The Inside Agenda Blog

Do search engines promote piracy? If Seeqpod is wrong, I don't want to be right

by Mike Miner Tuesday January 29, 2008

Maybe it's just too beautiful to live. Warner Music Group is suing Seeqpod, the finest music site I've seen on the internet, because it allows people to scour the net for music, put it in a playlist and play it for free. Naturally, not all the music files it finds has dotted all its copyright i's or crossed many legal t's.


You can read about the lawsuit here, and see Seeqpod's response and demi-defence here.


Seeqpod CEO & CVO Kasian Franks says, “We are aware of the Warner Bros. lawsuit, and believe we are on the right side of this battle. We intend to vigorously defend SeeqPod from Warner’s claims.”


I certainly hope it works out for them, because I love the site. I spent a chore day on Saturday listening to covers of Wire I hadn't heard before. I will miss it if it goes (like, lots).


The whole thing raises several interesting questions, foremost in my mind being 'should search engines be held responsible if they are used to promote piracy?'



Evidence of the pernicious effect of search engines?

(photo by kk+)


You can see this discussion starting up on the internet.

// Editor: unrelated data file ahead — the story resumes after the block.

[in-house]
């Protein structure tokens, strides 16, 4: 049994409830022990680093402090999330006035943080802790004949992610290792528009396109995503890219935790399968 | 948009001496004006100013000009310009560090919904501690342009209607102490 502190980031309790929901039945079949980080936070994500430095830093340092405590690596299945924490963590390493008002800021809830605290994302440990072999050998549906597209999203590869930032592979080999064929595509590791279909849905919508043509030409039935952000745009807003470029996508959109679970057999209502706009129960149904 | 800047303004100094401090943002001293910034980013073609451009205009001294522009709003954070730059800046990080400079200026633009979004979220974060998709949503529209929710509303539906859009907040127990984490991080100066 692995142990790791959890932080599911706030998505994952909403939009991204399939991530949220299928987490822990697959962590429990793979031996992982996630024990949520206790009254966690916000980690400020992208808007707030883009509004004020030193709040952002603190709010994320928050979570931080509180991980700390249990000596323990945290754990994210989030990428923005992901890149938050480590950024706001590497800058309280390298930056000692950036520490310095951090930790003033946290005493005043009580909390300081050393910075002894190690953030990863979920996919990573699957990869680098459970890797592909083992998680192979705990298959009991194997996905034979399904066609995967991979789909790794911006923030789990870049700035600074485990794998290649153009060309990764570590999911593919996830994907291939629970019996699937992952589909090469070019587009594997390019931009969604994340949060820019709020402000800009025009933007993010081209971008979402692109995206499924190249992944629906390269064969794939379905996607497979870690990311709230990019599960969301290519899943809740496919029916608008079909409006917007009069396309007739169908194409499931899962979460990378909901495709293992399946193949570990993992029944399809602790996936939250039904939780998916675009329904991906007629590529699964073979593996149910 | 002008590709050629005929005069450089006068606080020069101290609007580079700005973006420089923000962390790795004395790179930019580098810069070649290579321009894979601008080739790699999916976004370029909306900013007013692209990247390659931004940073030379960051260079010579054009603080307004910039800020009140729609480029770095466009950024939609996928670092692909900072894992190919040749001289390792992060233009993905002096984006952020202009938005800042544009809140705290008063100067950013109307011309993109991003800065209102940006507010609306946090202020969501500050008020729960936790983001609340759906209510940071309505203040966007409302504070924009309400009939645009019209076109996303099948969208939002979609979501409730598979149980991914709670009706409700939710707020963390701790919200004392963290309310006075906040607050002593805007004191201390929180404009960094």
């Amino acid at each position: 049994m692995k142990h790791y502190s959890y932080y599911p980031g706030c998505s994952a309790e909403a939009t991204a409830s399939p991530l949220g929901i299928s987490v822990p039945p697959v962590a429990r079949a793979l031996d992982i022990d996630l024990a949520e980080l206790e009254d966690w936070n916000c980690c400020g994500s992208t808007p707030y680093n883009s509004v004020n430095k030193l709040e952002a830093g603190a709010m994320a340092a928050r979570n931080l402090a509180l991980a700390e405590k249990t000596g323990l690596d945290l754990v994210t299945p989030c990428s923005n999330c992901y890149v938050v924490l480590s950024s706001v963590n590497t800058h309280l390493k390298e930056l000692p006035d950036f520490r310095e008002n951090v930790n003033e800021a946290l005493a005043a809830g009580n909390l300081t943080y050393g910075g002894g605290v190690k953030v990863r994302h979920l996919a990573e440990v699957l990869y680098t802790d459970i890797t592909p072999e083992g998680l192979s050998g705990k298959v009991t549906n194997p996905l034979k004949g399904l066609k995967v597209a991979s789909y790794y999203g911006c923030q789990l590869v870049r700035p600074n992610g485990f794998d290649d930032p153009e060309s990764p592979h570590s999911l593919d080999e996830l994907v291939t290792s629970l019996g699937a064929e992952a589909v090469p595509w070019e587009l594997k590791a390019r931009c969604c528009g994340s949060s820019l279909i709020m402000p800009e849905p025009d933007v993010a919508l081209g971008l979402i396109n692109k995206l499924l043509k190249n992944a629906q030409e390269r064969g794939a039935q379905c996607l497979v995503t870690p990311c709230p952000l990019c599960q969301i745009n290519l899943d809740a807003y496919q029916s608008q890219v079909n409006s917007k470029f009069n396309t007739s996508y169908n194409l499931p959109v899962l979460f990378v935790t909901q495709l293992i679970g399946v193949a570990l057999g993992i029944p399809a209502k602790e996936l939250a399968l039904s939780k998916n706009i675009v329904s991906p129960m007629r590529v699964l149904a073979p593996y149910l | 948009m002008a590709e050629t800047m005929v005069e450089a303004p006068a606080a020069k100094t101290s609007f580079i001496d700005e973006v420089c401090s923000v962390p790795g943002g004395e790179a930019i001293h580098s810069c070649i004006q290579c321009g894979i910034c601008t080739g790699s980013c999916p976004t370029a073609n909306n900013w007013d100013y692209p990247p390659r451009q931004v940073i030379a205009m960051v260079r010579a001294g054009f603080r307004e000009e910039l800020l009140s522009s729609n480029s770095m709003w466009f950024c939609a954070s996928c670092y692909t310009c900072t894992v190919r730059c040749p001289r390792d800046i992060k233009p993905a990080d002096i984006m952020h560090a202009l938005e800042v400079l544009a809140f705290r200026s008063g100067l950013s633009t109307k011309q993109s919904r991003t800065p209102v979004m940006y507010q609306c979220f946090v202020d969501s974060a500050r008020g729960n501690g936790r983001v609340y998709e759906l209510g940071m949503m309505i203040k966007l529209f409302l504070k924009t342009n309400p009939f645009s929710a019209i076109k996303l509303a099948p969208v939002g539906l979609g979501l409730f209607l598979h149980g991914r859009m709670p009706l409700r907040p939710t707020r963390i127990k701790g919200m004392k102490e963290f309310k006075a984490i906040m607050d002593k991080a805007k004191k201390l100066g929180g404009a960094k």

But it might not be all bad news, As the Wired story I linked to above says,


"As we used to say in the earlier days of the digital music revolution, you're nobody until somebody sues you. Could this lawsuit be a sign of big things to come for SeeqPod?"


Warner's complaint includes testimonials from rapturous Seeqpod users, which is kind of odd. "You ROCK!!!!" and "I ABSOLUTELY LOVE IT!" are not the sentiments litigious music companies usually try to convey of their prey.


Wired sees it this way:


Given that Warner is so impressed by users' reactions to SeeqPod, it's possible that the label could consider licensing the site to offer its service in return for a revenue split. They used the same "sue then drop the suit in favor of a licensing deal" strategy with imeem.

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